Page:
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Tony Walsh / UGA Sports
Georgia receiver Kearis Jackson looks to be one of JT Daniels' top targets this spring.

Georgia football dons pads: Kirby Smart evaluating ‘character and demeanor’

ATHENS —   Georgia football puts the pads on Saturday, and Kirby Smart indicated that’s when the true separation of players begins.

“It’s just hard to measure guys in shorts,” Smart said earlier in the week, asked about the Bulldogs’ opening practice.

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“They always seem to start with a lot of energy, we (haven’t) had pads on yet to it’s combine Olympics out there. Who runs the fastest, looks the prettiest, doesn’t like to hit anybody — they tend to look the best.”

There’s nowhere to hide once the team dons full equipment, with 7-on-7 run drills and scrimmage action taking place, pads popping in earnest.

“We’ll put the pads on Saturday and we’ll start to take on more character and demeanor with our team,” Smart said.

 

The sixth-year Georgia head coach has said more than once the offense is ahead of the defense, pointing out the continuity and carryover JT Daniels brings to the offense.

The Bulldogs have already seen part of the payoff with the NCAA allowing for 10 hours of football-related walk-through training this offseason, up from eight.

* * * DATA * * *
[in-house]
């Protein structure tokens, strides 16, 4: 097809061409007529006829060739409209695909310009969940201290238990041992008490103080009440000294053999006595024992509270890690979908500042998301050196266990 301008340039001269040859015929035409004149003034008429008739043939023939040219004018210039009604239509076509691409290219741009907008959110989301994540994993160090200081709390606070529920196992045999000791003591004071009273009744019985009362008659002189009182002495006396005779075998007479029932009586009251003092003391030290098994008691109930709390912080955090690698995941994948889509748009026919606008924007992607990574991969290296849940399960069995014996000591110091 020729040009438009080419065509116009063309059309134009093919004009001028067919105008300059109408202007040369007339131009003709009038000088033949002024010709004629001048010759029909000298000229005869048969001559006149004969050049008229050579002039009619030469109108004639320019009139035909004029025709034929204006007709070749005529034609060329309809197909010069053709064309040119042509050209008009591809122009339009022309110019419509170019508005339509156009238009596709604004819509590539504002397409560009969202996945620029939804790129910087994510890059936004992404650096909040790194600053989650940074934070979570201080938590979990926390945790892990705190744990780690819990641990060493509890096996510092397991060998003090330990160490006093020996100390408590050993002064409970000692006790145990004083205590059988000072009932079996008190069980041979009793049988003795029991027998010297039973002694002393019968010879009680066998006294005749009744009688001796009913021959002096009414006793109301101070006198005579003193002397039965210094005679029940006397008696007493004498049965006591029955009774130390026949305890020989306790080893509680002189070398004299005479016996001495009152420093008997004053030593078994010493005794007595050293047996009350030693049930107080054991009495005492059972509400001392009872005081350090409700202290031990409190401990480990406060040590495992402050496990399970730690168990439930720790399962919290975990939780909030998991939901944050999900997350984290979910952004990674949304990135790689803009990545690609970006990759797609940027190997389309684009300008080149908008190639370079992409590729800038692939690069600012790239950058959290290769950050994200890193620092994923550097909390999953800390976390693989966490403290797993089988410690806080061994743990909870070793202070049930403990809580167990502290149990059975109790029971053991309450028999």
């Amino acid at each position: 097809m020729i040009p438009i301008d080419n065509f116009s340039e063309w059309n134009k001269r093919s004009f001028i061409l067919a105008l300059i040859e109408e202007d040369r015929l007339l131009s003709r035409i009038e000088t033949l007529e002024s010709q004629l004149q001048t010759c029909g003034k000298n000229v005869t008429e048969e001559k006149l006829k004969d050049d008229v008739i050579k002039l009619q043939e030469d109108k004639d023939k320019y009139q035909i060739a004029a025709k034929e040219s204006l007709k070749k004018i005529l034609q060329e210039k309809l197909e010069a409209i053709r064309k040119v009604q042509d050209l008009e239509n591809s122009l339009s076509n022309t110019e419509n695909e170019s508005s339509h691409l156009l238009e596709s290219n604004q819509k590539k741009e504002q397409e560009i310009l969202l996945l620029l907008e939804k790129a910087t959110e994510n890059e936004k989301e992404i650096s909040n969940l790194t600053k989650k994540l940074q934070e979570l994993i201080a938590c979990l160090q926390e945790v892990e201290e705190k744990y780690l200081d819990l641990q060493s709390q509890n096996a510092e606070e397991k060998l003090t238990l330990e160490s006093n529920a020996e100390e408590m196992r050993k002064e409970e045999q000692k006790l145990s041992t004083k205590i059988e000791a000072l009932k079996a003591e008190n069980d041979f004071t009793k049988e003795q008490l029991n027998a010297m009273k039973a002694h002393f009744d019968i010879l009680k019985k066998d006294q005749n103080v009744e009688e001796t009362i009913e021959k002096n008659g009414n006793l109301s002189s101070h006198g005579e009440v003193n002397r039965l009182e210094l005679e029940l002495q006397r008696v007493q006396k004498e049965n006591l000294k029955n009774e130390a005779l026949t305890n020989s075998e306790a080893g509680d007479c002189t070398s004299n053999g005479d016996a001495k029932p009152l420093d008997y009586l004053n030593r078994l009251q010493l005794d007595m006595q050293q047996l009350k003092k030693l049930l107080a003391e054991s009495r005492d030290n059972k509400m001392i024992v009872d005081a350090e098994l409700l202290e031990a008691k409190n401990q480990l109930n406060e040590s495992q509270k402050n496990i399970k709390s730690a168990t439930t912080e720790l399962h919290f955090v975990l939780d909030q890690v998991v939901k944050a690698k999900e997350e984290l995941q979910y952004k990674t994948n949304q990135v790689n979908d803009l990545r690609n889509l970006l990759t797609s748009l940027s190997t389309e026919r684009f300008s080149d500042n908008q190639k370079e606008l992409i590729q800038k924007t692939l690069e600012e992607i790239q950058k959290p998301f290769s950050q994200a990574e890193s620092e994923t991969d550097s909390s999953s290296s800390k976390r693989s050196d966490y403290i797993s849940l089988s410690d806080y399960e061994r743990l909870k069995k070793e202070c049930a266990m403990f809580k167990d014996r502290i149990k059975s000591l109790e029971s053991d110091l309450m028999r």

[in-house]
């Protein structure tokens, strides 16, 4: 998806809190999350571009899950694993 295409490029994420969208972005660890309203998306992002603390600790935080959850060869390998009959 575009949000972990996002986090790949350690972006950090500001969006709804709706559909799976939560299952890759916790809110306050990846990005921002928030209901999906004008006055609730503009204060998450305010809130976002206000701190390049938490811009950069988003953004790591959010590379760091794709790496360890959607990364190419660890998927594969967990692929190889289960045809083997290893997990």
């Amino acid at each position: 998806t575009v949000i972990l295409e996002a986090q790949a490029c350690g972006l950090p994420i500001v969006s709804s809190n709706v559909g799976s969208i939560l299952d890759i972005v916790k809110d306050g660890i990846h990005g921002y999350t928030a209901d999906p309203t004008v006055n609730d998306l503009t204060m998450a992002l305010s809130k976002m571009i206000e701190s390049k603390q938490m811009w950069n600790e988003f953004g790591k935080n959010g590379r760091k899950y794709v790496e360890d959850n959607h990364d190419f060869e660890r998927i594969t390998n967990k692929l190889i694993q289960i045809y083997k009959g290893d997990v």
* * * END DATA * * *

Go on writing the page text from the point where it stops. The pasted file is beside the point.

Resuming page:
We get a lot of football time with our players to walk through, and they’ll choose to go throw on their own,” Smart said.

Those routes, however, were on air.

Starting Saturday, there will be a defensive back or linebacker waiting for receivers and backs to make the catch.

If tradition holds, Smart will allow for the players to go head-to-head in Oklahoma Drill-style action.

The video from those battles is topically among the most anticipated of the spring session.

It’s a chance to see which players have gotten stronger and which mid-term enrollees are up to the physical challenge.

“The biggest discrepancy in our mid-year enrollees and our young players is usually strength and point of attack — they’re just not strong,” Smart said. “We have a lot of guys out there that are mid-year enrollees that may be talented enough but they’re not ready to take on a Justin Shaffer or a Jamaree Salyer or a George Pickens or whoever it is, Jordan Davis.

“They’re just not ready for it. They’re not going to be able to walk out there and be able to do that.”

Smart used second-year players Tate Ratledge, Zion Logue and Nazir Stackhouse as examples of players who have grown stronger in year two.

The most important barometer, however, is on the field when football is being played.

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